Maryland Comptroller backs request for more state funds for Bester Elementary construction

'Providing a good healthy environment for the kids makes all the sense in the world'

February 13, 2013|By CALEB CALHOUN |
  • Maryland Comptroller Peter Franchot, right, talks about his support of the new Bester Elementary as Washington County Public Schools Deputy Superintendent Boyd Michael listens Wednesday.
By Ric Dugan, Staff Photographer

While touring the construction site of the new Bester Elementary School on Wednesday, Maryland Comptroller Peter Franchot said he supports the county’s request for slightly more than $1 million in state funds for the project on top of the $7.6 million already provided for it and was “very optimistic” that it would be approved.

“This is a well-run construction project, taxpayers’ money is being well spent, the kids are going to benefit, the faculty will benefit, the state will benefit,” he said. “This is the type of infrastructure investment that makes sense.”

Franchot, a member of the state’s Board of Public Works, which is made up of the governor, comptroller and state treasurer and approves school construction funding, said he visits schools throughout the state to assess current needs and long-term plans for future renovations. He walked through the Bester construction site, behind the existing elementary school at the corner of South Potomac Street and East Memorial Boulevard, with Washington County Public School officials and Bester Elementary School faculty and staff members Wednesday.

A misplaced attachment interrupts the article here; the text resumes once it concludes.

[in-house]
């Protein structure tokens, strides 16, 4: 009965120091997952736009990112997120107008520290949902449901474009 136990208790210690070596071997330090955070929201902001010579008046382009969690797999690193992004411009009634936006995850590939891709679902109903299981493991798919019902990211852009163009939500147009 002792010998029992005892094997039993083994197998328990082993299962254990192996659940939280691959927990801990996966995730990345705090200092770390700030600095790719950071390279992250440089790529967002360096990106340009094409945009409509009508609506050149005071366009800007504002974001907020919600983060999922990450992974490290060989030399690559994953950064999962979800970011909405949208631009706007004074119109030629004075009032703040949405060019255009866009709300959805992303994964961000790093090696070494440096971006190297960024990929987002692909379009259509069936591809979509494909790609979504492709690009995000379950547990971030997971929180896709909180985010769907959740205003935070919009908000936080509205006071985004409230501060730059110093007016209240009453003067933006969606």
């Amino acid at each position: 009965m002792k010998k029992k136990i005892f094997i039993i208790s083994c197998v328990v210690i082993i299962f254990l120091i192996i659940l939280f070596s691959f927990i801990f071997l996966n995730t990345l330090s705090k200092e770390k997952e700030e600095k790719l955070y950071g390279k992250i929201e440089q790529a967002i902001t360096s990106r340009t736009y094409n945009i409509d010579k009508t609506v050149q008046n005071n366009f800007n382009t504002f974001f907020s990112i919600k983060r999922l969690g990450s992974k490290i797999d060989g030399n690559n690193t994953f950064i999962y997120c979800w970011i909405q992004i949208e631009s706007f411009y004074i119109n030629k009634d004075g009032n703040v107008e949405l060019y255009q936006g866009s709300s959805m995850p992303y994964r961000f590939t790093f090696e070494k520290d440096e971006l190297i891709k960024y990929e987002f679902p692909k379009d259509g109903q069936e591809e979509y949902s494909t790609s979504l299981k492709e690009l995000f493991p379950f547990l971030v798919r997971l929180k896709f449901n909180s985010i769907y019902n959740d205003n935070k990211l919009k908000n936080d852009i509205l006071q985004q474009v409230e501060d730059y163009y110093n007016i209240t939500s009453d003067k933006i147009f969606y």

He said his support for the funding was reinforced by the visit, especially after learning about the geothermal heating and cooling for the school.

“That’s the wave of the future, it’s good for the environment, it uses Mother Earth to heat and cool the school,” he said. “Providing a good healthy environment for the kids makes all the sense in the world.”

Franchot also was told that a community gym in the school would have natural lighting.

“The environmental improvements end up saving the taxpayers money,” he said. “This is good to get out and actually see them in operation or being planned, and I’ll take the word back to the governor and treasurer, and hopefully they’ll be supportive also.”

According to a chart that WCPS officials showed Franchot, the total cost of the project is more than $24 million. Nearly $15.5 million has been funded locally in addition to the money provided from the state.

Washington County Public Schools Deputy Superintendent Boyd Michael, who helped lead Franchot around the site, expressed optimism that the state would grant the rest of the money.

“We won’t know until the Board of Public Works makes an official vote sometime late in May after all the state budgets and things are approved,” he said. “If we come up a little bit short, we’re eligible for the next two years to apply for money from the state for Bester, and I’m sure we’ll pursue that.”

Michael said the new school will provide a 75,000-square-foot structure that will have room to seat 608 students and will include a science lab, a music room, and an art room.

“We want to show him (Franchot) that the money they are investing in Washington County and Bester is well worth it,” Bester Principal Kristi Bachtell said. “The students and faculty are very excited to be looking forward to moving in here in August of 2014.”

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